Speaker: Steve Mokris & John Bowditch
By utilizing recently developed technologies such as 360-degree photography and immersive video, our team can construct accurate models of buildings and other sites that may be considered at risk for terrorist attacks, hostage situations, or other disasters. For example, if a large-scale fire breaks out on the 10th floor of the Cleveland, Ohio 5/3 Center, first responders will be able to navigate through a virtual world representation, and design an appropriate response. While this project is primarily designed for emergency response, the platform can also be used for planning, prevention, and recovery needs. The presentation will consist of a demonstration of the technology used to capture photos and videos, the process of building a virtual world from this visual data, and the current status of the overall project.
Geospatial Information Survey Authority of Japan’s analyzation of the resulting repositioning of the nation from the 9.0 Earthquake on March 11th 2011.
Gizmodo recommends you take a Gigapan Epic on your next expedition to the peak of Mt. Everest.
Read full article on Gizmodo here.
Gigapan Epic on top of the world
Affordable Gigapixel Imaging
The Gigapan was created by the Global Connection Project as part of their effort at “using the power of images to connect people, places, and events.”
The project consists of a robotic camera head which rotates the camera and automatically takes up to hundreds of images, custom software to stitch those images into a single potentially gigapan (1 gigapixel = 1,000 megapixels!) panorama, and a community website and flash-based viewer which can be embedded in your web page to enable your visitors to pan and zoom into your gigapixel images.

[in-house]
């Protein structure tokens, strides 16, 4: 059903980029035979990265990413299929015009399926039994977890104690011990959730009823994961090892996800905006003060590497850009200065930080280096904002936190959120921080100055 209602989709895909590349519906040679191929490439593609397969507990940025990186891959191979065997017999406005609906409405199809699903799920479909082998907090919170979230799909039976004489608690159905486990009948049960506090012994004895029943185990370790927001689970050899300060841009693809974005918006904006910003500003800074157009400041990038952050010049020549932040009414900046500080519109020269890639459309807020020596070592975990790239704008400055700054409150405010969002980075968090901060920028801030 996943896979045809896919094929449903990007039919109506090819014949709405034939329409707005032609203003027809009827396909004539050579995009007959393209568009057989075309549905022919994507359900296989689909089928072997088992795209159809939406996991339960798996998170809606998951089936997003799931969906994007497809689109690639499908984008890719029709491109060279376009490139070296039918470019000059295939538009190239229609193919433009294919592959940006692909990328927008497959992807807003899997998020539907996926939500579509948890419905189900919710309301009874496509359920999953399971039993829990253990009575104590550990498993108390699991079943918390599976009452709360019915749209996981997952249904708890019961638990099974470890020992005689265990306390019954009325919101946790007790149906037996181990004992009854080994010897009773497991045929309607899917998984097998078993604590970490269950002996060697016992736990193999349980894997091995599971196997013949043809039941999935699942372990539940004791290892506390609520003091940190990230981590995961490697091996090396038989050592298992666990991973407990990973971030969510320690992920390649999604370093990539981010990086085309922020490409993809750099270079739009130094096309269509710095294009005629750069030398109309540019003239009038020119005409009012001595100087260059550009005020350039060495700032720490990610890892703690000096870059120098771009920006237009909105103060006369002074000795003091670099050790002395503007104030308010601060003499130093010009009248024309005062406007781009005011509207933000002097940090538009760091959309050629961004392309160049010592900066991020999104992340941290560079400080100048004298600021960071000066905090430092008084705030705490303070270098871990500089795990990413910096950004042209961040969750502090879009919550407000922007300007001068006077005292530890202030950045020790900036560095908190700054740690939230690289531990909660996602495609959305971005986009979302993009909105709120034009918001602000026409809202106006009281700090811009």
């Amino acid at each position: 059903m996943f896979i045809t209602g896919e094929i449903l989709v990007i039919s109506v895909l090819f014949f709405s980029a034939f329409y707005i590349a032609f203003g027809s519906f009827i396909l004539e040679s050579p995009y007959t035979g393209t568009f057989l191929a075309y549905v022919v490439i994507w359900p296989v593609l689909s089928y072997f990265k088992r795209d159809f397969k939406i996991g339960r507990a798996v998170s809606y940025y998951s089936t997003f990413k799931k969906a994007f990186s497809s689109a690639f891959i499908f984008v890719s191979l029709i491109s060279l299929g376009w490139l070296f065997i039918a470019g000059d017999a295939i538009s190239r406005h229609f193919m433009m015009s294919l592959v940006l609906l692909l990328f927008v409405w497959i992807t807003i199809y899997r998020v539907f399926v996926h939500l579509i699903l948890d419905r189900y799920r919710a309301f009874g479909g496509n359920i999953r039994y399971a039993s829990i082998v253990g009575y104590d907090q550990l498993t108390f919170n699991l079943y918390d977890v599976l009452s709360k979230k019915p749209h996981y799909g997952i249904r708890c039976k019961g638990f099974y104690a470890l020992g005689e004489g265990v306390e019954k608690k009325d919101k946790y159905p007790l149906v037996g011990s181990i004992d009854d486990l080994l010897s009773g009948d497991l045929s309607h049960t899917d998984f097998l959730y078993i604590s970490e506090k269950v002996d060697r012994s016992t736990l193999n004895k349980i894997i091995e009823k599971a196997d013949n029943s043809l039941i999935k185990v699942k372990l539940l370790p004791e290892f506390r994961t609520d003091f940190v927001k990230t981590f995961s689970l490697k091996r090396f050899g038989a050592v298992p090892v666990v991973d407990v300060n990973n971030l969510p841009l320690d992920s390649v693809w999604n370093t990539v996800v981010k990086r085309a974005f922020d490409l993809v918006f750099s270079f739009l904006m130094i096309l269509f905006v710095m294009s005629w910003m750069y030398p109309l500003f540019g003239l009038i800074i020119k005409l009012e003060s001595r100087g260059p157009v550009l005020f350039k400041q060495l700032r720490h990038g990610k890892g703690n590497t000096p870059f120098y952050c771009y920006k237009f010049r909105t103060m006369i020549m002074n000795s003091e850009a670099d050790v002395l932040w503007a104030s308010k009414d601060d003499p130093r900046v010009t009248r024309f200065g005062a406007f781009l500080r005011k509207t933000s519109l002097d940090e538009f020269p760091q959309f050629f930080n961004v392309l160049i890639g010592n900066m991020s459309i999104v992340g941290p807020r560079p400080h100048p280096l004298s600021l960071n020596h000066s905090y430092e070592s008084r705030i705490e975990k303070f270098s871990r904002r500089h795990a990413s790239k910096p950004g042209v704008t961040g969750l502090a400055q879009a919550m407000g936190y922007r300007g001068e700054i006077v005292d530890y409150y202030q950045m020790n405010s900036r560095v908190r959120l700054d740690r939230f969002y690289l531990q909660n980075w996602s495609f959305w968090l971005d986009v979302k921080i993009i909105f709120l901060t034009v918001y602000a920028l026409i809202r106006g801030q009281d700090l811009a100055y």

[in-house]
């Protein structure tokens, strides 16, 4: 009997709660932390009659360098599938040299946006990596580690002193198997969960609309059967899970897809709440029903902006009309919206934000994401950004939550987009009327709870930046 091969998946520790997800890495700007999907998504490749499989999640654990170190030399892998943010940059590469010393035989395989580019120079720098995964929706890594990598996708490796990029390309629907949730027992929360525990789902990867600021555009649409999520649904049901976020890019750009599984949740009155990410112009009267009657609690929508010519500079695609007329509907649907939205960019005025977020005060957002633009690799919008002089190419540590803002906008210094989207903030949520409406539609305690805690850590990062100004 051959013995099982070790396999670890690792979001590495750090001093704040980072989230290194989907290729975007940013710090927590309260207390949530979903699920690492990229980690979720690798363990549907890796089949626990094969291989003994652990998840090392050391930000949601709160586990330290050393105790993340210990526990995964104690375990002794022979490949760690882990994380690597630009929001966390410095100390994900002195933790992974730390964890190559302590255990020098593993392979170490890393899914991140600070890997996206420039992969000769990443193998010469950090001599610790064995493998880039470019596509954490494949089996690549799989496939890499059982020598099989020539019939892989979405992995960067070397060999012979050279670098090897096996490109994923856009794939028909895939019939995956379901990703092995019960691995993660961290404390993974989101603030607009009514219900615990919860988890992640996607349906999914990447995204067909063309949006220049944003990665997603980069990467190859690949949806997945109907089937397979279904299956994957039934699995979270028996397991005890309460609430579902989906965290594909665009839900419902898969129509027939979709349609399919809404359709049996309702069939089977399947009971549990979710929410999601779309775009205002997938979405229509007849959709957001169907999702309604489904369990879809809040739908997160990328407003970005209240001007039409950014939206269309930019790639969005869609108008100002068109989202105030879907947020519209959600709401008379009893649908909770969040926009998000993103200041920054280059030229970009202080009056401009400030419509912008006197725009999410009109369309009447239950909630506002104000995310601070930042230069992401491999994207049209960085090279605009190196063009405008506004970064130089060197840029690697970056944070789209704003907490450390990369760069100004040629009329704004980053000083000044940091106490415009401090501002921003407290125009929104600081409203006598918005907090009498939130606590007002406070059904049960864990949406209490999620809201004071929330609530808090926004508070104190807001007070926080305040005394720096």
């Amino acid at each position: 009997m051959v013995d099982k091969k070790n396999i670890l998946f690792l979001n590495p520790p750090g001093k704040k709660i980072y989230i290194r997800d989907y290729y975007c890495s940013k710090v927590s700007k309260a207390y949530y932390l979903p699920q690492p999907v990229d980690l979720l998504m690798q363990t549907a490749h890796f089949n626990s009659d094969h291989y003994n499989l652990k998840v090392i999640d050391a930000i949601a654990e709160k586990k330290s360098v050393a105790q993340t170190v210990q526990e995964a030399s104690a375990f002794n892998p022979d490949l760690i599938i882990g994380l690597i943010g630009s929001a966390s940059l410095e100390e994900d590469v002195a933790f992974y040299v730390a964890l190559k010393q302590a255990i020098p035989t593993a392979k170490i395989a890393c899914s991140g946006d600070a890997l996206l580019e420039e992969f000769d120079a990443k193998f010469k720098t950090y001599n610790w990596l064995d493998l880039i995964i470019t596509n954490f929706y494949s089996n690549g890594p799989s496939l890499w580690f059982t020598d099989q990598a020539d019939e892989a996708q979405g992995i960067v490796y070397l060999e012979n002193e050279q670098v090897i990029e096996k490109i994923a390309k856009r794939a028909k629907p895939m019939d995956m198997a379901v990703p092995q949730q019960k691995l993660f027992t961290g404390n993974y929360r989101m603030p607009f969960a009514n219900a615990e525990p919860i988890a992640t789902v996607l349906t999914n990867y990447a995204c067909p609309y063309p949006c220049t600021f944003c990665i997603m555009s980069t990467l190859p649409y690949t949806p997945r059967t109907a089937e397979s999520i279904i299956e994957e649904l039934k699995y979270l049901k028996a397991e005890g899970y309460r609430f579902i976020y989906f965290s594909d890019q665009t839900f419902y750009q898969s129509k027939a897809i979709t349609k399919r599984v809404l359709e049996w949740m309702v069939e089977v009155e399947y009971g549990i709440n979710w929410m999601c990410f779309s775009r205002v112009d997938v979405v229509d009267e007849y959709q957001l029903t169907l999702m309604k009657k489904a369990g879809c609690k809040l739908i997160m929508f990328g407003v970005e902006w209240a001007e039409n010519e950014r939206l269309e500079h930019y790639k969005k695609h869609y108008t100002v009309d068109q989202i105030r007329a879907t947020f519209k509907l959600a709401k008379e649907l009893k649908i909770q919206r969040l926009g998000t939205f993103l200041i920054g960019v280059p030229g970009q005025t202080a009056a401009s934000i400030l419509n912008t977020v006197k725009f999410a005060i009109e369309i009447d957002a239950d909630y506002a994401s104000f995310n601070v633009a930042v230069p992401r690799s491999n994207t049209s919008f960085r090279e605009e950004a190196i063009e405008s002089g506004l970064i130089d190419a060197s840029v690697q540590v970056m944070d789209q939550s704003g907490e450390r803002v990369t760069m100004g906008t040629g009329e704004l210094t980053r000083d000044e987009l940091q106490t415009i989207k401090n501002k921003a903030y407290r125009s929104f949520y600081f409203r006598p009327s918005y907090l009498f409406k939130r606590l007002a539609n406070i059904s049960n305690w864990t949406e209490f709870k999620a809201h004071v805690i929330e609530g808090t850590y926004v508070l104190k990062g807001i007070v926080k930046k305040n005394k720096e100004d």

I am an independent photographer, programmer, author, and early Gigapan user. I am now available to come to your location and create gigapixel imagery which you can embed in your web pages or print at large scale. I have created tools and workflow to allow me to efficiently create high resolution gigapan images for about the price you’d pay for a Quicktime-VR, and integrate them into your web site..
I am also available for training and custom programming to help you take your own gigapans and create the right workflow for you.
Please contact me: RichGibson@gmail.com, 707-529-6413.
Google started integrating user photos into Street View last year. Now, in addition to Googles Panoramio you can upload your geocoded images Flicker and Picasa to StreetView with a new integration tool.
It works the same way it has since last February; when images are available, a small box labeled “User Photos” will appear in the upper right of the Street View interface. Additionally, they are placing small, gray circles on top of photos when there’s a similar shot from a different angle.